In short, despite being a historically literate, politically engaged, adult citizen of the United States, I knew almost nothing about a war that some historians would say was the most important in our history. One that came to define us as a nation during its commission, and in our collective amnesia, stands alongside the eradication of this land’s native population as our great forgotten crime.

A few years after I first saw In the Year of the Pig I finally saw the Academy Award winning Vietnam War documentary Hearts and Minds. It too, was a shattering experience. Again and again I’m amazed by this subject’s eternal ability to shock, as layers of lies, half-truths, misused truths, and exposed truths are all sifted through, a kernel of understanding sometimes tumbles out amidst the confusion.

These two sisters represented part of that understanding for me.

An older sister died, and I have another older sister yes. Yes there were just the three of us and then one died, and I’m supposed to live in a house over there, but now its just a heap of rubble.

[How old was your sister?]


[What did she die of?]

Bombs. Bombs were dropped here the other day and they killed her. I am so unhappy. My sister died and I’ve got no home left. I’ve moved in with my sister here. I’ve been wounded, can’t do anything for a living. I’m old and weak; I’ve got nothing to sell, nothing to do…

The camera holds their gaze as the poor woman shifts around, miserably taunting the viewer in her silent despair. Where will she go? I wondered. How will she eat? How will she help her older sister sitting there next to her? She looks even more resigned to their fate than her little sis. How would my grandmother face such abuse? Would she kill herself out of fear and despair? What would I say to these women if they were sitting here with me now?

Of course, on some level I always knew war to be destructive. However I’d never been confronted with the reality of that destruction face-to-face. Many critics loathe Hearts and Minds for what they see as a lack of “objectivity”, but there is no objective way to portray these women’s misery. Sitting there, staring into their eyes, racked with sobs and contorted with moans, a question crawled up out of the black.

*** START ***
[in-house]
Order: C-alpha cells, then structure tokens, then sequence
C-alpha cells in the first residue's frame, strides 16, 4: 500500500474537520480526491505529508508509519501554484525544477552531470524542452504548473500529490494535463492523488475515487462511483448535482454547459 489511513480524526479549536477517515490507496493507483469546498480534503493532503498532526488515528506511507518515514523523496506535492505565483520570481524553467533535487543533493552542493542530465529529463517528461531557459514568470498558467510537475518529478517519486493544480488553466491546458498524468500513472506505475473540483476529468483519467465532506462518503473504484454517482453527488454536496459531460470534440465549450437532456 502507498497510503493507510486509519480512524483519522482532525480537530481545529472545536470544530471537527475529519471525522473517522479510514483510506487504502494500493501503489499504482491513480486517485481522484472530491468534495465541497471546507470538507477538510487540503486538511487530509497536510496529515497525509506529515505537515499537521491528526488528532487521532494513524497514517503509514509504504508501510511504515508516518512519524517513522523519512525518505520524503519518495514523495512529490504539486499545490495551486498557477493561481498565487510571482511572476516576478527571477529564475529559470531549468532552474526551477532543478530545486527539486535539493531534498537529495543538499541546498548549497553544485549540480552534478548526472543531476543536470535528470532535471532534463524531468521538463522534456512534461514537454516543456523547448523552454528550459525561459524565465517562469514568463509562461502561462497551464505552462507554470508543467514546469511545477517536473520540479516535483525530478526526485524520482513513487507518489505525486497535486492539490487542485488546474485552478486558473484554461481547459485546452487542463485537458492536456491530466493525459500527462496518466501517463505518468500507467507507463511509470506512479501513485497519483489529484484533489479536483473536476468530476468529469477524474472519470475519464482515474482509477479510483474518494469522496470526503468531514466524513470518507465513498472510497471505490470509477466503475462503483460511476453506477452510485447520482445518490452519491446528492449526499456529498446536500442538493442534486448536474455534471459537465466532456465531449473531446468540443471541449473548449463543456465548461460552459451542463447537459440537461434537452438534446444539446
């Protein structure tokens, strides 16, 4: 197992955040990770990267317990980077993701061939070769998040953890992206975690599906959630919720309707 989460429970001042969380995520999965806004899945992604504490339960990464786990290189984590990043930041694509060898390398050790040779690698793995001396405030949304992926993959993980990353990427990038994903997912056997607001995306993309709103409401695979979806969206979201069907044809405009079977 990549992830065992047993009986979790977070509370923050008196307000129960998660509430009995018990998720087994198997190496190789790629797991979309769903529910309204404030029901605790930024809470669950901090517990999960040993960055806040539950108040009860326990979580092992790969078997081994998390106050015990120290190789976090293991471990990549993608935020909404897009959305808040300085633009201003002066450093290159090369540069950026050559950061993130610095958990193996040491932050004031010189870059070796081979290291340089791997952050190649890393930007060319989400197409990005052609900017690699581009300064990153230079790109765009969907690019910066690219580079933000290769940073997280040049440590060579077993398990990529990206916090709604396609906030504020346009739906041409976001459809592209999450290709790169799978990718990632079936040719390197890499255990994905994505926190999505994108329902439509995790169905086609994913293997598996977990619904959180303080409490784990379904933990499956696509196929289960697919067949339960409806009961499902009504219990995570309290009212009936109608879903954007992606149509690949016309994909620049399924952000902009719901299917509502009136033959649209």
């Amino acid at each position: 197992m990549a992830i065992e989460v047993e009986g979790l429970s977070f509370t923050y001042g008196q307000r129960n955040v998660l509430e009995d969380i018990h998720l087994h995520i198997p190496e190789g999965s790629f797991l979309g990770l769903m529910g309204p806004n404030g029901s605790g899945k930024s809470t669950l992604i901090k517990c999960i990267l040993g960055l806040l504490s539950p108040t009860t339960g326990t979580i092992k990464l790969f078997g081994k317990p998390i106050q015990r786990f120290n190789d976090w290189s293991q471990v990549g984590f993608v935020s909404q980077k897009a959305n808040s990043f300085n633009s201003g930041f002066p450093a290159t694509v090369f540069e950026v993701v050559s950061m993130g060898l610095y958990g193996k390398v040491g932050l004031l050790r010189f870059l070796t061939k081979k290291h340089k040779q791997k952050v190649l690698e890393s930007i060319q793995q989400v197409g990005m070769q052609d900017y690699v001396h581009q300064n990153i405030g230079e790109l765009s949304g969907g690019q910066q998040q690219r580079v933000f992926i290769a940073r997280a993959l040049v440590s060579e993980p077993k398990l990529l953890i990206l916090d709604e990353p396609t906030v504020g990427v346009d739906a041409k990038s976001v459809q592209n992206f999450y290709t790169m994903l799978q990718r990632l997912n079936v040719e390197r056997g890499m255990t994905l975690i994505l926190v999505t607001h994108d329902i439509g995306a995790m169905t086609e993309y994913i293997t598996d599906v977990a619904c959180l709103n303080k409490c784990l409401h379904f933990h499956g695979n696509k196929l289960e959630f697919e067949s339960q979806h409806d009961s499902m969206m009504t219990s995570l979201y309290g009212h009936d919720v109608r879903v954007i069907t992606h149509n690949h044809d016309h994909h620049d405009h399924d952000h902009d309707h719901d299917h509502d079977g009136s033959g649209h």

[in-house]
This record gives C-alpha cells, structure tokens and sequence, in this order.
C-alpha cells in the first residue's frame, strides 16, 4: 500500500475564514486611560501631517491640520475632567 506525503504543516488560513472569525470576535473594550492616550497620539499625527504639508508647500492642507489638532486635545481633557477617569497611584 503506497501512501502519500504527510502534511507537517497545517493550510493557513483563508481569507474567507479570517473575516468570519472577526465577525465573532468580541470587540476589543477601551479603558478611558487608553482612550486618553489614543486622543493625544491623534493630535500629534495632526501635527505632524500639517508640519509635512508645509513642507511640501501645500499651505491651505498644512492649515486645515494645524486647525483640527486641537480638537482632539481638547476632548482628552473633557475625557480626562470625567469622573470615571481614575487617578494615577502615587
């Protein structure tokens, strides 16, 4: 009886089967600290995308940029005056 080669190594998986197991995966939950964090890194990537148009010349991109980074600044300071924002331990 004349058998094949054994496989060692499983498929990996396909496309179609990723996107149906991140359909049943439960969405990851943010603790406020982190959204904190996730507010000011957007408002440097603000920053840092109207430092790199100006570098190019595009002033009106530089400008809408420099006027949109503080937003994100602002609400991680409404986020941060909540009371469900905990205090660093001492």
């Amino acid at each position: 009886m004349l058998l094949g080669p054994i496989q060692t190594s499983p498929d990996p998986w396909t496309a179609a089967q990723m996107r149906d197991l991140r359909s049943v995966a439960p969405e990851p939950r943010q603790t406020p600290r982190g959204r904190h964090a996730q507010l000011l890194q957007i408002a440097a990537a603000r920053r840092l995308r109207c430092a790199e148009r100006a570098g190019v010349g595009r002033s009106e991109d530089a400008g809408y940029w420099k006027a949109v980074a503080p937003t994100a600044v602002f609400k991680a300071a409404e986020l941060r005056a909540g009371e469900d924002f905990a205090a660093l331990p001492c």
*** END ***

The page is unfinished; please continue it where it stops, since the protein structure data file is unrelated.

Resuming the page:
Such a simple question. One that children intuitively know disturbs adults because of its audacity. In the Year of the Pig had taught me the traditional Leftist (as opposed to “liberal”) explanation of the war as an expression of American imperialism. I think that’s true, but even that profound and disturbing explanation wasn’t enough for me after Hearts and Minds.

Sure, it explains much, but even the childish, oversimplified, and—in popular culture at least—largely unquestioned Conservative justification of Vietnam as the site of a Cold War showdown even explains some. Like all historical events, there was no single cause, but to this day, after thousands of pages read and hundreds of hours watched, I feel no closer to a solid, uncontroversial explanation than I was when I started. Because what happened in Vietnam is beyond explanation. It exists as historical reality, a fait acompli. Rashomon for historians, and I for one claim no special dispensation from heaven.

I merely wish to understand. If not yet “why”, then “how, where, when, what, and who,” will have to suffice. Come along with me and see what we find hidden in the bush. We’ll start slowly, even timidly over the next few weeks: book reviews, brief summaries & descriptions of moments and events, hopefully leading me to a broader and more coherent perspective than reading alone has so-far allowed.

Stay frosty.